National Geophysical Data Center
||It has been suggested that this article be merged into National Centers for Environmental Information. (Discuss) Proposed since July 2015.|
|This article relies largely or entirely on a single source. (March 2016)|
The United States National Geophysical Data Center (NGDC) provided scientific stewardship, products and services for geophysical data describing the solid earth, marine, and solar-terrestrial environment, as well as earth observations from space. In 2015, NGDC was merged with the National Climatic Data Center and the National Oceanographic Data Center into the National Centers for Environmental Information (NCEI).
Location and controlling bodiesEdit
The NGDC, was located in Boulder, Colorado as a part of the US Department of Commerce (USDOC), National Oceanic & Atmospheric Administration (NOAA), National Environmental Satellite, Data and Information Service (NESDIS).
NGDC's data holdings contained more than 300 digital and analog databases, some of which were very large. As technology advanced, so did the search for more efficient ways of preserving these data. This data is now maintained by the NCEI.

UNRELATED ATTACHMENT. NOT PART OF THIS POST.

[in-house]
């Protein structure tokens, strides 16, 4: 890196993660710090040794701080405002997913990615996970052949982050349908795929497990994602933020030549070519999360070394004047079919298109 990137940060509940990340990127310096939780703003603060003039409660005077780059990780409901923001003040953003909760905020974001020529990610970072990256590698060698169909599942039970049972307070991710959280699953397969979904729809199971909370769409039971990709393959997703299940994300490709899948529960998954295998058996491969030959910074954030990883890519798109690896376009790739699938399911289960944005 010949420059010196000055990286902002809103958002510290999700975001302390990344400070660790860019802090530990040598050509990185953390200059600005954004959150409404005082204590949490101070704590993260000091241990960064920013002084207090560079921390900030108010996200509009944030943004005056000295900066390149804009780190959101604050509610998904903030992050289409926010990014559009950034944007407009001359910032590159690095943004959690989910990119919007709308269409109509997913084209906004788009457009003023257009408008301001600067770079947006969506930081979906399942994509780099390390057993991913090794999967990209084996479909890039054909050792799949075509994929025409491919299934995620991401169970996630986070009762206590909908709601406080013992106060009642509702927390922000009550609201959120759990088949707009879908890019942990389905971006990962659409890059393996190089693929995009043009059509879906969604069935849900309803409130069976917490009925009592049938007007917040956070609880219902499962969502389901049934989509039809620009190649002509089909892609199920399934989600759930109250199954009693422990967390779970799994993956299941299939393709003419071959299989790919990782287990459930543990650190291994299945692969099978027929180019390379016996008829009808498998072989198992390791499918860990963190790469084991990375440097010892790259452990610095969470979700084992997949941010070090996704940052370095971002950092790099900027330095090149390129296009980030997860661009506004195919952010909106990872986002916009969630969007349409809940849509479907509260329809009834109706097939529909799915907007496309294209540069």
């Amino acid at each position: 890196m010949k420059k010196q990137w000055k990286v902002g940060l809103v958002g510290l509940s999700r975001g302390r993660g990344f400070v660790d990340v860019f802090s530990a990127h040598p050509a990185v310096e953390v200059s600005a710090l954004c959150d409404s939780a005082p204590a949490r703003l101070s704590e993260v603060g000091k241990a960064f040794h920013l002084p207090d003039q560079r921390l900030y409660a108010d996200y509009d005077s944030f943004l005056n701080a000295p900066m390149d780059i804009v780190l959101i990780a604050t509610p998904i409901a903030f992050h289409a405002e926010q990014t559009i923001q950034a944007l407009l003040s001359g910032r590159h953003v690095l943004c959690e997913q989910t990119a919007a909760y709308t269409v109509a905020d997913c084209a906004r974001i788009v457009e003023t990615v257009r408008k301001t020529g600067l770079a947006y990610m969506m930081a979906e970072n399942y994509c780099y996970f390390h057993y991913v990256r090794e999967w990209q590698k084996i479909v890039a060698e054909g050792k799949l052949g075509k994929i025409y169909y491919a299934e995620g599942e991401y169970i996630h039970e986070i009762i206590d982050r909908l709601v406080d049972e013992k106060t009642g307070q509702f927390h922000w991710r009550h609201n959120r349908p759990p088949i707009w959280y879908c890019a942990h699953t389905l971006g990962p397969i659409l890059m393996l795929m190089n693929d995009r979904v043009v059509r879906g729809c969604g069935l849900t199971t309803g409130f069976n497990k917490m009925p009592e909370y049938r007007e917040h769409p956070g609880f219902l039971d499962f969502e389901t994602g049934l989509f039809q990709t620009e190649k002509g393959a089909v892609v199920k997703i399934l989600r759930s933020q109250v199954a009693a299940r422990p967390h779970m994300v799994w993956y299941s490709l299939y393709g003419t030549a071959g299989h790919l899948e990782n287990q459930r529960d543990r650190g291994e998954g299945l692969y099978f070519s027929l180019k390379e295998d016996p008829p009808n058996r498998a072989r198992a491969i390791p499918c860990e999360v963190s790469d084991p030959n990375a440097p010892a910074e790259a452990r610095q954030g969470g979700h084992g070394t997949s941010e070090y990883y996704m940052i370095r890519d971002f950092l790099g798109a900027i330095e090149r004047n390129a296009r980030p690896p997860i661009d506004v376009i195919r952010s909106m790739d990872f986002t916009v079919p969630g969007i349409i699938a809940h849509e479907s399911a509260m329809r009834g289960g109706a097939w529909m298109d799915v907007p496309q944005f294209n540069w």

NGDC worked closely with contributors of scientific data to prepare documented, reliable data sets. They welcomed cooperative projects with other government agencies, nonprofit organizations, and universities, and encourage data exchange.
NGDC's data users included:
- private industry
- universities and other educational facilities
- research organizations
- federal, state, and local governments
- foreign governments, industry, and academia
- publishers and other mass media
- the general public
The Data Center developed data management programs that reflect the changing world of geophysics. These programs are now part of the NCEI.